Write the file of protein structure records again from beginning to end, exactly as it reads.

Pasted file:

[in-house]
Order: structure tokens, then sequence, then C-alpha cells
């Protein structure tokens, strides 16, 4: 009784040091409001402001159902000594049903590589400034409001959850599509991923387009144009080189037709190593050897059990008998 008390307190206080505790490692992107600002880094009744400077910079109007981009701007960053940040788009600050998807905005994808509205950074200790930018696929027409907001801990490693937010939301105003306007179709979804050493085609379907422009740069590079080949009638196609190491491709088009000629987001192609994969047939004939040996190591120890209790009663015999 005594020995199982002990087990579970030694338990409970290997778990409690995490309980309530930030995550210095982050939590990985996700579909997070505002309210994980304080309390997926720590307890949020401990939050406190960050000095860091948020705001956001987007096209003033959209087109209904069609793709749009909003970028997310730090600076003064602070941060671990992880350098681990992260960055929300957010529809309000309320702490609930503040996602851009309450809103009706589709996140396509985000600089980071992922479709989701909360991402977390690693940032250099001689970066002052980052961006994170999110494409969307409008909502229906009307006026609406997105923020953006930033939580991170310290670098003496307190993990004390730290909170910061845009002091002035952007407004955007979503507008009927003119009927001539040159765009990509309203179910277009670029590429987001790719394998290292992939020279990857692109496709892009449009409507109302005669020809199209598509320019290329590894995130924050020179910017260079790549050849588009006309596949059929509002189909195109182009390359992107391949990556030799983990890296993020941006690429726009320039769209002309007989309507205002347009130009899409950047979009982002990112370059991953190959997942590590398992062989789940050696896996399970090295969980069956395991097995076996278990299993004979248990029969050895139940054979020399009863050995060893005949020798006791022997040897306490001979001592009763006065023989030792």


[in-house]
Order: structure tokens, then sequence, then C-alpha cells
């Protein structure tokens, strides 16, 4: 009784040091409001402001159902000594049903590589400034409001959850599509991923387009144009080189037709190593050897059990008998 008390307190206080505790490692992107600002880094009744400077910079109007981009701007960053940040788009600050998807905005994808509205950074200790930018696929027409907001801990490693937010939301105003306007179709979804050493085609379907422009740069590079080949009638196609190491491709088009000629987001192609994969047939004939040996190591120890209790009663015999 005594020995199982002990087990579970030694338990409970290997778990409690995490309980309530930030995550210095982050939590990985996700579909997070505002309210994980304080309390997926720590307890949020401990939050406190960050000095860091948020705001956001987007096209003033959209087109209904069609793709749009909003970028997310730090600076003064602070941060671990992880350098681990992260960055929300957010529809309000309320702490609930503040996602851009309450809103009706589709996140396509985000600089980071992922479709989701909360991402977390690693940032250099001689970066002052980052961006994170999110494409969307409008909502229906009307006026609406997105923020953006930033939580991170310290670098003496307190993990004390730290909170910061845009002091002035952007407004955007979503507008009927003119009927001539040159765009990509309203179910277009670029590429987001790719394998290292992939020279990857692109496709892009449009409507109302005669020809199209598509320019290329590894995130924050020179910017260079790549050849588009006309596949059929509002189909195109182009390359992107391949990556030799983990890296993020941006690429726009320039769209002309007989309507205002347009130009899409950047979009982002990112370059991953190959997942590590398992062989789940050696896996399970090295969980069956395991097995076996278990299993004979248990029969050895139940054979020399009863050995060893005949020798006791022997040897306490001979001592009763006065023989030792």